When you want to achieve a goal, it’s always crucial to be prepared. Well, you’re already on the right track by reading our playbook, but there is a bit more.
We always love a prepared client, so naturally we want to give you some homework before we get in the picture. Even if you have a great idea for an app, or have a solid project you need us to unfold, there are always some things you might not have considered.
Define Your Users
Get to know your users and their needs. Users are the most important thing to understand for your concept to come alive. Define a target group that your product or concept would suit best.
Here are 9 good things to consider:
When you came up with your idea, who did you think it would help?
Does this audience currently buy or use something similar to what you’re creating?
Why specifically do you want to create this product or service?
How does your idea, product or service help your targeted audience or what problem does it solve for your audience?
What are your marketing demographics? (Age, Location, Gender, Income, Education Level, Marital/Family Status, Occupation)
What specific things do your buyers have in common?
What are your marketing psychographics? (Personality, Attitudes, Values, Interests/Hobbies, Lifestyles, Behaviors)
How do you determine if there are enough people that fit your targeted criteria?
Where is your target audience “hanging out” online?
Who else is out there
In times like these, it’s pretty certain that someone else has had the same idea as you. Of course, they didn’t execute it as well as you will, or the exact same way you did, but have a look at their work. Inspiration and refinement can come from many things, but it’s important to know your competitors.
You’ve probably spent a lot of time thinking about your project and you’ve got a lot of great ideas, but we need to take a step back and think about what you’re trying to achieve. For your project to be successful, it needs to solve problems. Think about this and write it down in a simple sentence for each type of your user:
As a [type of user], I want [some goal] so that [some reason].
An example could be:
As a high educated female, I want to get my news as fast as possible so that I can get on with my everyday doings.
To keep down cost and risk, we need to focus on the essentials. The Minimum Viable Product (MVP) is as much a learning opportunity as a product. It has the core features needed to go live, and no more.
In short it means we like to trim the fat off the meat. What do we really need in the project to succeed? What would be left out and saved for later? These are the questions we try to raise in every project.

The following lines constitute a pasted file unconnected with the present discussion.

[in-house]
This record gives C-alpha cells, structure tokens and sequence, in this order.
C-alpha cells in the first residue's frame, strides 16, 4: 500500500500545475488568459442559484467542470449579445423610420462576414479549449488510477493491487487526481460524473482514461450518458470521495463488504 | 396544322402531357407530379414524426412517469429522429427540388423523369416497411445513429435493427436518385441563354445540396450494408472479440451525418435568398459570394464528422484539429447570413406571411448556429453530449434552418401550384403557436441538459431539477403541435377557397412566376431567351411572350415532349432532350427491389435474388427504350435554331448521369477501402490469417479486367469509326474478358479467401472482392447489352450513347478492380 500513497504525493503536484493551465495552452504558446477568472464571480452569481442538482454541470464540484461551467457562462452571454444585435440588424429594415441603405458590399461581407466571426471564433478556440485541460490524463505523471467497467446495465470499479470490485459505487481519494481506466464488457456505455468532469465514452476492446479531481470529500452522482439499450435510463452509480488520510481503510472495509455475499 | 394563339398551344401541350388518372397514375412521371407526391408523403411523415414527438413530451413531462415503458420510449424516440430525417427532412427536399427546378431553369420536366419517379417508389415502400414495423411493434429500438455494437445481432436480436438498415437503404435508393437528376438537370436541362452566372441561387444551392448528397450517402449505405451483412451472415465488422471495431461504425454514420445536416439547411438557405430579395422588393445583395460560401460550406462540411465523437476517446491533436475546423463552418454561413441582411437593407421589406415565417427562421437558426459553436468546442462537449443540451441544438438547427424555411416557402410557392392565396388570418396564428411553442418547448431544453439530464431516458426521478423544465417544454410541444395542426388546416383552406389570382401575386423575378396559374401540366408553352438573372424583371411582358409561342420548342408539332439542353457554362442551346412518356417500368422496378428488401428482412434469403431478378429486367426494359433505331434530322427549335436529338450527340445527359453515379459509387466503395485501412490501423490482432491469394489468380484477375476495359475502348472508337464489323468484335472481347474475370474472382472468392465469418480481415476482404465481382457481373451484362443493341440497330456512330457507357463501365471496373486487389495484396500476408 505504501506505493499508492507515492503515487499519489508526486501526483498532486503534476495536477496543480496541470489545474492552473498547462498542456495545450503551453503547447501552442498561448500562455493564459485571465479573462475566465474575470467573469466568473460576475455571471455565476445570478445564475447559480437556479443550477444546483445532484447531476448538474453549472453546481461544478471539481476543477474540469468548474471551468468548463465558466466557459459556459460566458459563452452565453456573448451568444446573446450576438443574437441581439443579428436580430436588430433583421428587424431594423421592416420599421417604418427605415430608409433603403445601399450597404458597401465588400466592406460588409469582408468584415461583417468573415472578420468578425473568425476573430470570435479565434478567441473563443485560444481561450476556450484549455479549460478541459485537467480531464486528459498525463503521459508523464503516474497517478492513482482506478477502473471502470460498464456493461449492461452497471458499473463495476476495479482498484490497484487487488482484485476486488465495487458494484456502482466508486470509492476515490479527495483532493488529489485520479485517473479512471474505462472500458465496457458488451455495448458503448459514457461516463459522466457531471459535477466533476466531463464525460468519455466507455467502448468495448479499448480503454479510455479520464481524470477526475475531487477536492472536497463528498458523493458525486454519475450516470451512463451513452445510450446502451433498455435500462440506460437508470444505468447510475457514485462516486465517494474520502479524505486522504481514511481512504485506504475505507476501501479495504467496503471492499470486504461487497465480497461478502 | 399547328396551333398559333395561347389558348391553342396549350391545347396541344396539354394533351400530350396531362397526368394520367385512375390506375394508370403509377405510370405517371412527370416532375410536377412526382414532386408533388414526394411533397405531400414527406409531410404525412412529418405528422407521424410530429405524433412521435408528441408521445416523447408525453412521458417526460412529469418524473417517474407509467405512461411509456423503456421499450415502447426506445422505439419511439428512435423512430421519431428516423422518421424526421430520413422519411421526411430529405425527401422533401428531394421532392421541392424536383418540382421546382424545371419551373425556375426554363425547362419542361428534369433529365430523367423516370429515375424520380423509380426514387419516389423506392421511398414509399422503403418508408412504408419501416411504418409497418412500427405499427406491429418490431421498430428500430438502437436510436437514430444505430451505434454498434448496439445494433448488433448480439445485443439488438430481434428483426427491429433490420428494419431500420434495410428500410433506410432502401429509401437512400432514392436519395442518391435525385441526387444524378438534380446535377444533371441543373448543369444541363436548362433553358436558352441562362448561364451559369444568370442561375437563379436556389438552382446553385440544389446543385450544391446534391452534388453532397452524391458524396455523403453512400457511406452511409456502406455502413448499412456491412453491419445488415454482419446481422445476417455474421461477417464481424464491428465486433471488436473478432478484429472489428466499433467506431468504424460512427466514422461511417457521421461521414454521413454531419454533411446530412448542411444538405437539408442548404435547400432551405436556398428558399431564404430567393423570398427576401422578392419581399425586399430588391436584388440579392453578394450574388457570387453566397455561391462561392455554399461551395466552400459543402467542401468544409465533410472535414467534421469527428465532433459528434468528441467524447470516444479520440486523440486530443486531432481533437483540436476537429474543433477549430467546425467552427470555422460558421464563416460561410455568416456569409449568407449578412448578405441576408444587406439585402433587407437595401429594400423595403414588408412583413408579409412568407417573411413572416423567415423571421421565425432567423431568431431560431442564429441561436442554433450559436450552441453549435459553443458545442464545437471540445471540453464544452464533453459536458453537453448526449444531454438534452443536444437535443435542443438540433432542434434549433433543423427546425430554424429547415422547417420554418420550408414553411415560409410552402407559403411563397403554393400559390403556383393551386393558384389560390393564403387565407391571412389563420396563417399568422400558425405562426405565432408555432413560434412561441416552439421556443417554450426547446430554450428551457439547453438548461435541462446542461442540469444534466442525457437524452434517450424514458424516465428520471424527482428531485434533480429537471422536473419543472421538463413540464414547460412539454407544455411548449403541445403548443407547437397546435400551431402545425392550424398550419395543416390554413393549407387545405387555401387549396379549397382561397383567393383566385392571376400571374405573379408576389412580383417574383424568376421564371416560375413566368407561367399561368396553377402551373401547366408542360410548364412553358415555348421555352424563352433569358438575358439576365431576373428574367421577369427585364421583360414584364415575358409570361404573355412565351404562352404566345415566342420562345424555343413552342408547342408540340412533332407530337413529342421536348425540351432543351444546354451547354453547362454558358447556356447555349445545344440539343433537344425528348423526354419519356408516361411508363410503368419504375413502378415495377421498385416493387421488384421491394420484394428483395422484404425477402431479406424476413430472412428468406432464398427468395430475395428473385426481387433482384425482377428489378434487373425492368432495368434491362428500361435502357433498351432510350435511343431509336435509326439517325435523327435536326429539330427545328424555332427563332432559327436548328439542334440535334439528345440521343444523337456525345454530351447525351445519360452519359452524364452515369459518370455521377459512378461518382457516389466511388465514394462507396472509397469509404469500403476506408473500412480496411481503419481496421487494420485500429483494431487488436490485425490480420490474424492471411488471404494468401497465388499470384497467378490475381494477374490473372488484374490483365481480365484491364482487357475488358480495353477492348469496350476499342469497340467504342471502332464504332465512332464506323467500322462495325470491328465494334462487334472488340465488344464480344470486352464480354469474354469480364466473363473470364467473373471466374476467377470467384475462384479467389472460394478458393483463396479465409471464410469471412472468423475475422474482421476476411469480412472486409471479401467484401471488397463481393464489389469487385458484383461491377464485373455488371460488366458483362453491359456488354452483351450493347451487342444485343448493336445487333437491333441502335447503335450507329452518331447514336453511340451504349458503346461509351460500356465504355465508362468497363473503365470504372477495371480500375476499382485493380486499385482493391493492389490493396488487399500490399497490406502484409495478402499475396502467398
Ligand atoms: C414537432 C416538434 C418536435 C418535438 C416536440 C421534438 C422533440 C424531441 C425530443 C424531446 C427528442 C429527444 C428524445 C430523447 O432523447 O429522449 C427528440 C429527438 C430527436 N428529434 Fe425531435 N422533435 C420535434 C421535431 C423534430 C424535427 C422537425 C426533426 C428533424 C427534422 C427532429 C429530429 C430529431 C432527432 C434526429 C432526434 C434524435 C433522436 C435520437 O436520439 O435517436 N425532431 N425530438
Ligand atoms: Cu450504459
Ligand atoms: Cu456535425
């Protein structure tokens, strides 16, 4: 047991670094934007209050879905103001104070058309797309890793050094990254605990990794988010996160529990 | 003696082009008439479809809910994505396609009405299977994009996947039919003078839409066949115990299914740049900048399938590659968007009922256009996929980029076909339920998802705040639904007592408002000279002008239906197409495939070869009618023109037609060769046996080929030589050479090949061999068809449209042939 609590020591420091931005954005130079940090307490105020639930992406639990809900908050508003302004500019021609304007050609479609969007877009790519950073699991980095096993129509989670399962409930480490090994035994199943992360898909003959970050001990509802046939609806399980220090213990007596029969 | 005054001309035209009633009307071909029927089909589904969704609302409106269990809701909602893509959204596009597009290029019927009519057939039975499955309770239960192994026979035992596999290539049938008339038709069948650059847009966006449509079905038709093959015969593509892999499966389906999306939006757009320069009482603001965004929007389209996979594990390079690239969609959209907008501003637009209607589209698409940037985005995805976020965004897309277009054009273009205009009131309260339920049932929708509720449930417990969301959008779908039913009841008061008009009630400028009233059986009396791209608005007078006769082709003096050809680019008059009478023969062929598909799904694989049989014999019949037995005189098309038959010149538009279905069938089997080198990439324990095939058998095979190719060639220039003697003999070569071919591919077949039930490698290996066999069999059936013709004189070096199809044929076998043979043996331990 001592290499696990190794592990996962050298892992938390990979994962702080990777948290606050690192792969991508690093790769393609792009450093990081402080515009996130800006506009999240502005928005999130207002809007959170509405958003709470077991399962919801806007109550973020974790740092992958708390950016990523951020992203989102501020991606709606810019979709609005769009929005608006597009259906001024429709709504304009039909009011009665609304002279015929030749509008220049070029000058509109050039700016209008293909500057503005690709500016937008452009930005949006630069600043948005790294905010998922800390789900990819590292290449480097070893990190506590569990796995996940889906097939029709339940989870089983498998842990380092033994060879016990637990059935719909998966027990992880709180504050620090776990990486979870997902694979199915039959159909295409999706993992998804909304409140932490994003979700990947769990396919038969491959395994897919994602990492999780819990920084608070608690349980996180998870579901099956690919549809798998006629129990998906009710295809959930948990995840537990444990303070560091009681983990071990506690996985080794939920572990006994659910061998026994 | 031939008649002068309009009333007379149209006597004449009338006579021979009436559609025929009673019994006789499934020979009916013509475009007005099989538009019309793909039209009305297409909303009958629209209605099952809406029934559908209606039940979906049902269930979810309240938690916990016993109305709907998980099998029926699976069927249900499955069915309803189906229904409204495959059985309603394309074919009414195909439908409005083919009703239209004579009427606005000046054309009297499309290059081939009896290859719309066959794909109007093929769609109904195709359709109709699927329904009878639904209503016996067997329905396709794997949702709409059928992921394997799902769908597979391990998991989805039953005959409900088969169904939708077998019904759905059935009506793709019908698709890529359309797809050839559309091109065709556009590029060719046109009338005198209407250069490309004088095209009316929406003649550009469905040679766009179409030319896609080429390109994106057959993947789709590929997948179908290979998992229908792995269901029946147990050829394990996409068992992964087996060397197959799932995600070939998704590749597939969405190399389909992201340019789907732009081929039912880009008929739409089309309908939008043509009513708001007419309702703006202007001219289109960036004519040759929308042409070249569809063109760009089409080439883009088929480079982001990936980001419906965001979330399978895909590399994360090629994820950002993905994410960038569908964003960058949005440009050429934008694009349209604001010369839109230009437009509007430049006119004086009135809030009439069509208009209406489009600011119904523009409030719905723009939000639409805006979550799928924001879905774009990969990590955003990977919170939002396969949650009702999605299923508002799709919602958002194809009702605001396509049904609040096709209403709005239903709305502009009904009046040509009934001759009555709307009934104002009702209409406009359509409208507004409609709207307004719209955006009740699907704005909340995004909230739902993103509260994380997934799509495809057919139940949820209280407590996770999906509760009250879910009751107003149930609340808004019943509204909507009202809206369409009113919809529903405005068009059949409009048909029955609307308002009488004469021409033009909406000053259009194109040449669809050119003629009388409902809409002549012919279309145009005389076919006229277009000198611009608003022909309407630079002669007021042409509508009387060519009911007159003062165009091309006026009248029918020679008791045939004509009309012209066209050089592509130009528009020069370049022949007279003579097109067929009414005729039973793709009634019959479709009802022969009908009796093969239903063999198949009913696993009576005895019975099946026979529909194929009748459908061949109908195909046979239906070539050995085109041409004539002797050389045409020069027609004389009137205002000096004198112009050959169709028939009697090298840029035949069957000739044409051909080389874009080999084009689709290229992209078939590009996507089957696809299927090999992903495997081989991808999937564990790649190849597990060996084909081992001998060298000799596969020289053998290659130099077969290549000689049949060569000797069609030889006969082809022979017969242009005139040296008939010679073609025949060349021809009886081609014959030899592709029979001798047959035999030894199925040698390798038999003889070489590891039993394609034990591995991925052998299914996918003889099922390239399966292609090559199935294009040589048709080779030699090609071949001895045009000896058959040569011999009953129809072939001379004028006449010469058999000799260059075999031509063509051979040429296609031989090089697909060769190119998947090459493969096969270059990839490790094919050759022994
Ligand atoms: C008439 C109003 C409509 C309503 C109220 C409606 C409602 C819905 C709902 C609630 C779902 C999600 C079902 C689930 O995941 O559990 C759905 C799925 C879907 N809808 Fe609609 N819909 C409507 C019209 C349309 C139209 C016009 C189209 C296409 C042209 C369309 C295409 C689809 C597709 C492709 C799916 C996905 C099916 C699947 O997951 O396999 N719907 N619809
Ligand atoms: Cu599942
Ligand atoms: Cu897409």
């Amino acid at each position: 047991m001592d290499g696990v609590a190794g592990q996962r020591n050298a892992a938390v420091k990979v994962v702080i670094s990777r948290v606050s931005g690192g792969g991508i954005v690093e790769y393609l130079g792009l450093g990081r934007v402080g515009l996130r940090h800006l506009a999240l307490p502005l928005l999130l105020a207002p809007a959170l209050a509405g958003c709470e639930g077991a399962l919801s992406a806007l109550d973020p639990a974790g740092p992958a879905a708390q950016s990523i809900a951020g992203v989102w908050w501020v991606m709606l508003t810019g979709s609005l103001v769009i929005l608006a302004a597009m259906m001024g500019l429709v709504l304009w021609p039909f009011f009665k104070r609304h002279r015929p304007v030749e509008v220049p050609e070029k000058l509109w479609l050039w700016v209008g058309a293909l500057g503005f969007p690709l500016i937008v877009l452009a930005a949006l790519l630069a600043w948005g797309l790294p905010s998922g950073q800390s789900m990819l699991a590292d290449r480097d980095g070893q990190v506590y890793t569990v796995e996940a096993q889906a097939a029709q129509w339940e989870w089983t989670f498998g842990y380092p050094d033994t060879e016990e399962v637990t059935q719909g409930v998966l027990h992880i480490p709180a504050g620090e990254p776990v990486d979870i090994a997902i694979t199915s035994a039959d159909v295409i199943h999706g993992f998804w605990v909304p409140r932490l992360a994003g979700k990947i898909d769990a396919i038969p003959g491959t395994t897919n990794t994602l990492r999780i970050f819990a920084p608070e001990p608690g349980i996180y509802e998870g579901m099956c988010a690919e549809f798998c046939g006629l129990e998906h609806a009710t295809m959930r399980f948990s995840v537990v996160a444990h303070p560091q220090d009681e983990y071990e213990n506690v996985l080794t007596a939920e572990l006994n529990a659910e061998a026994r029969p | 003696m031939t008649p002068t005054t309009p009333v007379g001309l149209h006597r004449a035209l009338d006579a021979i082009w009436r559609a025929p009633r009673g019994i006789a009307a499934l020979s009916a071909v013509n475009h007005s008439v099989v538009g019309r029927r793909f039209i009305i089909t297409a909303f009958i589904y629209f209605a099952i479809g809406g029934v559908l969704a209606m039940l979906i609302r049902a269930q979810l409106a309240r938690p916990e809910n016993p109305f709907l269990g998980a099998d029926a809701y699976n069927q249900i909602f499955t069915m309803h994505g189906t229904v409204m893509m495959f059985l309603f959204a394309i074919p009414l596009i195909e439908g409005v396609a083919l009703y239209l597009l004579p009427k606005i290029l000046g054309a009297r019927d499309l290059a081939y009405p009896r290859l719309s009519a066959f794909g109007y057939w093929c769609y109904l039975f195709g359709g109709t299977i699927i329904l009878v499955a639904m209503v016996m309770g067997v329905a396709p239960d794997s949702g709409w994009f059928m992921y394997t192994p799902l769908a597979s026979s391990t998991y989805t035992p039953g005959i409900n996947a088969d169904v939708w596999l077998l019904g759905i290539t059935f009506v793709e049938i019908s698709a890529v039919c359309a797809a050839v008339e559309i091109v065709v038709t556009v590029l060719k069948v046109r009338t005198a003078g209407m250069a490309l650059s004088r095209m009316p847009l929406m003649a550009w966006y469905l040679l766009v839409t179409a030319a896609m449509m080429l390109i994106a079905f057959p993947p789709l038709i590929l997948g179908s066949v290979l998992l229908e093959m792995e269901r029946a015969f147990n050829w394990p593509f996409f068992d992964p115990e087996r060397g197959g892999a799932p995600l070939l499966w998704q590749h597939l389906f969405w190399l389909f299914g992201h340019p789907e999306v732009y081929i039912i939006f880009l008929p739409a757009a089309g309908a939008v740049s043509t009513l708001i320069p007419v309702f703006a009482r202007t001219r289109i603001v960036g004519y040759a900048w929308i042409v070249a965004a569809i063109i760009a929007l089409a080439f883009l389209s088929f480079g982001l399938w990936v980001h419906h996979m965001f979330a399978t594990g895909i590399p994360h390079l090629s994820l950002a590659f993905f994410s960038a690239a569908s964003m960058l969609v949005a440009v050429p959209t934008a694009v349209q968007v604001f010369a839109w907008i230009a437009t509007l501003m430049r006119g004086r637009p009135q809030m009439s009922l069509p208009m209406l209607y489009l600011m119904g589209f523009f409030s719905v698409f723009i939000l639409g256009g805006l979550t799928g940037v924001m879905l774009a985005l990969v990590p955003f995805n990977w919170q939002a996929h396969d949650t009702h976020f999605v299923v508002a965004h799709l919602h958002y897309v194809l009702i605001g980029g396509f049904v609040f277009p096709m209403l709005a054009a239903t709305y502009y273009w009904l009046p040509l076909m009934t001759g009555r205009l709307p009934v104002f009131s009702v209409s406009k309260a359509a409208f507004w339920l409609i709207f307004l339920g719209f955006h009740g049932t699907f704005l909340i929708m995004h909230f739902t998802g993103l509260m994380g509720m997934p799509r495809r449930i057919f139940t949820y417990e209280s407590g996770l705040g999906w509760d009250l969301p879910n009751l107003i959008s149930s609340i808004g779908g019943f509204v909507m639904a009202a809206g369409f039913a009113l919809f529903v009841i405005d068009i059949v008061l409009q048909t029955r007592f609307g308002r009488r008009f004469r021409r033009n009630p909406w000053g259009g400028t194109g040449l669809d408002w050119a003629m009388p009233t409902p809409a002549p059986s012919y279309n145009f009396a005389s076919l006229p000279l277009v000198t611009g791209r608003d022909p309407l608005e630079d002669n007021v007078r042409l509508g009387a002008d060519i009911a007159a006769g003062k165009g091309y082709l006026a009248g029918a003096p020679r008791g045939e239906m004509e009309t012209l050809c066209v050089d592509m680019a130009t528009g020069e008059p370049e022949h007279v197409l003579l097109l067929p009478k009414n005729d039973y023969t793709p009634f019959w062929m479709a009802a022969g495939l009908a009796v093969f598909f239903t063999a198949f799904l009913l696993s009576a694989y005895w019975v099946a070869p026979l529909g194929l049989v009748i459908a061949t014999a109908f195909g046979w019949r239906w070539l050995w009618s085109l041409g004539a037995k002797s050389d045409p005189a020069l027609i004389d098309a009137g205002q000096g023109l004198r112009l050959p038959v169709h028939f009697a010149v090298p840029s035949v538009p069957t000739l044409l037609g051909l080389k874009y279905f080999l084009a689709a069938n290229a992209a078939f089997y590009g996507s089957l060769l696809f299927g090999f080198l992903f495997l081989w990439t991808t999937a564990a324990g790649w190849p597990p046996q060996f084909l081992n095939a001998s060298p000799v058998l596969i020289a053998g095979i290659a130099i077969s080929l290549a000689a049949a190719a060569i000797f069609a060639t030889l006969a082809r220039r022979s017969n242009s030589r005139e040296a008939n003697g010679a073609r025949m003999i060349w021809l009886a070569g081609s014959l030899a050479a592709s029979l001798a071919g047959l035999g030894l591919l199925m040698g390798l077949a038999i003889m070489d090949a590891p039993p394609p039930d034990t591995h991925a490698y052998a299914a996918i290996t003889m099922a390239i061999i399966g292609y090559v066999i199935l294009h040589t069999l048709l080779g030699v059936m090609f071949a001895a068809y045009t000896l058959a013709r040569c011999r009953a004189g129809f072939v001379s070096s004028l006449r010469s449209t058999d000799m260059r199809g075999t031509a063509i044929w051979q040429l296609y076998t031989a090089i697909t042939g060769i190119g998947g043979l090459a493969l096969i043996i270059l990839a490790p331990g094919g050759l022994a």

You can get a lot more info about what MVP is, in this article from Eric Ries
Web vs App
If you're planning to create a mobile presence for your business, organization or concept. One of the first considerations that will likely come to mind, is whether you should create a mobile application for users to download through App Store/Google Play or a responsive website (perhaps both or even something in between).
Responsive websites and apps can look very similar at first-glance, and deciding which is most suited to your needs will depend on a number of factors, including target audiences, available budget, intended purpose and features required.
When it comes to deciding whether to build an application or a responsive website, the most relevant choice really depends on your end goals. If you are developing an interactive game, an app is probably going to be your best option. But if your goal is to offer quick accessible mobile-friendly content to the widest possible audience, then a responsive website is probably the way to go. In some cases you may need both a mobile website and a mobile app, but it’s pretty safe to say that it rarely makes sense to build an app without already having a mobile website in place.
Generally speaking, a responsive website should be considered your first step in developing a web presence, where as an app is useful for developing a specific solution that cannot be effectively accomplished via a web browser.
Be realistic. To be quite frank, that’s all there is to say.
It’s safe to say that nobody will visit your website or download your app just because it’s good. People need to know about it and that’s why you need to ensure that there are resources available for strategy and marketing. Some products need more marketing than others, so consider the specific needs for your product.
Support is a requirement when making a product, it’s always a good idea to make it easy for your users to get in contact with you. When your product is up and running, chances are that users will start contacting you with questions and/or requests. By having a strategy for support, you are ready when the phones start ringing.
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